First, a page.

•gastroenteritis--15% of gastroenteritis in hospitalized patients

•Easy to spread

•acute hemorrhagic cystitis

•Bleeding from bladder

•meningoencephalitis

•hepatitis

Wide variety of clinical manifestations

Most significant ones are GI disease and resp disease

Problems in people who are __ ____

•endemic, acute respiratory disease--5-10% of pediatric respiratory disease

•pneumonia

•keratoconjunctivitis

•pharyngoconjunctival fever

•gastroenteritis--15% of
gastroenteritis in hospitalized patients

•acute hemorrhagic cystitis

•meningoencephalitis

•hepatitis

 

 

Most common illnesses of adenovirus infection is acute resp disease

5-10% of pediatric resp diesease is caused by adenovirus

Adenovirus conjunctivitis: not that easy to distinguish what would be caused by bacteria. If you have bad sore throat and then get conjuntivitis, you can almost be sure it is from adenovirus

•gastroenteritis--15% of gastroenteritis in hospitalized patients

•Easy to spread

•acute hemorrhagic cystitis

•Bleeding from bladder

•meningoencephalitis

•hepatitis

Wide variety of clinical manifestations

Most significant ones are GI disease and resp disease

Problems in people who are not immunocompetent

15

Adenovirus Disease Mechanisms

•transmission

•___

•__ __

•__ ___ for enteric ones

•____ of___

____ objects

•___ ____

•infection of mucoepithelial cells

•___ tract

•____l tract

•____

•____cell damage

•___ important

•___

•___

•type of disease determined by tissue___ of group and ___

 

Virus in saliva can cause infection in the eyes

Swimming in contaminated pools

Virus can infect epithelial cells of resp tract, GI, and conjuctiva

Causes direct cell damage by the fibers that she talked about

Ab is important in protecting against reinfection and resolving the disease

•transmission

•aerosol

•close contact

•fecal-oral for enteric ones

•autoinoculation of eyes

•inanimate objects

•swimming pools

•infection of mucoepithelial cells

•respiratory tract

•gastrointestinal tract

•conjunctiva

•direct cell damage

•antibody important

•protection

•resolution

•type of disease determined by tissue tropism of group and serotype

 

Virus in saliva can cause infection in the eyes

Swimming in contaminated pools

Virus can infect epithelial cells of resp tract, GI, and conjuctiva

Causes direct cell damage by the fibers that she talked about

Ab is important in protecting against reinfection and resolving the disease

16

Adenovirus Epidemiology/Treatment

•risk groups include those in ___ ___ centers, ___ ___ camps,____ clubs

•some people infected with adenoviruses can have ____ infections in their ___, ___s, and____ that __ __ ___ symptoms

•they can ___ the virus for ___ or ___

_____ infections lead to ___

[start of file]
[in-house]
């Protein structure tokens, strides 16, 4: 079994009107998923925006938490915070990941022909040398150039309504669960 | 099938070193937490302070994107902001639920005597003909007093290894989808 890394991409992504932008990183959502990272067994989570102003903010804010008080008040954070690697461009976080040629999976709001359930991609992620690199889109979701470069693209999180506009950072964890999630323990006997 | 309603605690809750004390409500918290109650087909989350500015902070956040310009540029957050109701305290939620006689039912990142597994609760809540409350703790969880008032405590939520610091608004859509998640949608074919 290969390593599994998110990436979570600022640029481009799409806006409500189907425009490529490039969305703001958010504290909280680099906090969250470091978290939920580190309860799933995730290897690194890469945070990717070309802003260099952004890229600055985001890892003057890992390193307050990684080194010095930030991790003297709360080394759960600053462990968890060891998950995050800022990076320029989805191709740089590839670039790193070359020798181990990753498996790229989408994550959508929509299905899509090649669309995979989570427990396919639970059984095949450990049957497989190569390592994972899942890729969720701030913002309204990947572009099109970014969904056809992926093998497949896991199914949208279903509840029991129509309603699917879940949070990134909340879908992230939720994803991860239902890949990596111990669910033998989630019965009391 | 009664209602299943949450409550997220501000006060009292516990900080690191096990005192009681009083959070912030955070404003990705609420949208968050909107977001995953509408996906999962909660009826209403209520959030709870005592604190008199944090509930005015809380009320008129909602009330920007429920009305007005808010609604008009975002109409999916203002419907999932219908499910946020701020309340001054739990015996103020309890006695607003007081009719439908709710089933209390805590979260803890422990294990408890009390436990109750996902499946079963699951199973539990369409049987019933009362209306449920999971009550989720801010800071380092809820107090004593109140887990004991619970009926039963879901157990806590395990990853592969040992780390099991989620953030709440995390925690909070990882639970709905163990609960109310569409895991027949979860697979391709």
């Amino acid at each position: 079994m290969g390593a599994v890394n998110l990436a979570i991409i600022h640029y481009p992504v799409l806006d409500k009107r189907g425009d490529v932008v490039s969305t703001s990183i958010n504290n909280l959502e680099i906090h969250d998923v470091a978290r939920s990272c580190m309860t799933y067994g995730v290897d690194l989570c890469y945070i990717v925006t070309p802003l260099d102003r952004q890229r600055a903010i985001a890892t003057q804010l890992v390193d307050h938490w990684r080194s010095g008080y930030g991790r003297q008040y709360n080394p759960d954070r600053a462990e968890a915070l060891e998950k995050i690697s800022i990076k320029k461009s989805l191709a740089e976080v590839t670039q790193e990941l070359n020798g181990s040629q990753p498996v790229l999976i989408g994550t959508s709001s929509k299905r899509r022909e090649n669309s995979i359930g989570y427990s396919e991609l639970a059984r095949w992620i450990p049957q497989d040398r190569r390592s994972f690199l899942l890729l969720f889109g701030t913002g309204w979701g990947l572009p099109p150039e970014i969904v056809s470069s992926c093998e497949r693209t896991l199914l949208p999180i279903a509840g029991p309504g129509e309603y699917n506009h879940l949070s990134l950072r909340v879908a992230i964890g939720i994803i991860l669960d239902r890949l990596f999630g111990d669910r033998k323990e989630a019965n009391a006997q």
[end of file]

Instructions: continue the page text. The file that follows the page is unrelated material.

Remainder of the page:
•___, ___ vaccine against adenovirus types _ and _ was approved by the FDA in March 2011 for U.S. ___ personnel 17 through 50 years old

 

Can asymptomatically spread the virus

___ ____ vaccine for adenovirus

There was oral vaccine for types 4 and 7 used in military but not used for general popl.

Not worth a huge immunization program

Adenovirus Epidemiology/Treatment

•risk groups include those in day-care centers, military training camps, swimming clubs

•some people infected with adenoviruses can have ongoing infections in their tonsils, adenoids, and intestines that do not cause symptoms

•they can shed the virus for months or years

•asymptomatic infections lead to spread

•live, oral vaccine against adenovirus types 4 and 7 was approved by the FDA in March 2011 for U.S. military personnel 17 through 50 years old

 

Can asymptomatically spread the virus

No general vaccine for adenovirus

There was oral vaccine for types 4 and 7 used in military but not used for general popl.

Not worth a huge immunization program

17

Rhinovirus Characteristics

•____--__, ___, ___serotypes

•acid ____; do not replicate in ___ ___

•resistant to ___ and ___

•grow best at ____

•infection initiated by as little as __ viral particle

•peak illness ® ______ infectious virions/ml in nasal secretions

 

___ ___

Stable in the environment

100 serotypes, that’s why we get colds over and over again. Never develop good immunity to any of them

Don’t replicate in GI tract.

Grow best at 33 degrees which is the temperature of our ___ ___. That’s why cold symproms localized to upper respiratory tract

Highly infectious

•picornavirus--naked, RNA, 100 serotypes

•acid labile; do not replicate in gastrointestinal tract

•resistant to drying and detergents

•grow best at 33oC

•infection initiated by as little as 1 viral particle

•peak illness ® 500-1000 infectious virions/ml in nasal secretions

 

 

Common cold

Stable in the environment

100 serotypes, that’s why we get colds over and over again. Never develop good immunity to any of them

Don’t replicate in GI tract.

Grow best at 33 degrees which is the temperature of our nasal passages. That’s why cold symproms localized to upper respiratory tract

Highly infectious

18

Rhinovirus Clinical Syndrome

•___

•____ (runny nose)--due to release of____ and____; ___ at first, then ___/___ (___ ___), and then ___ (not an indication for antibiotics; __ ___ are __ __)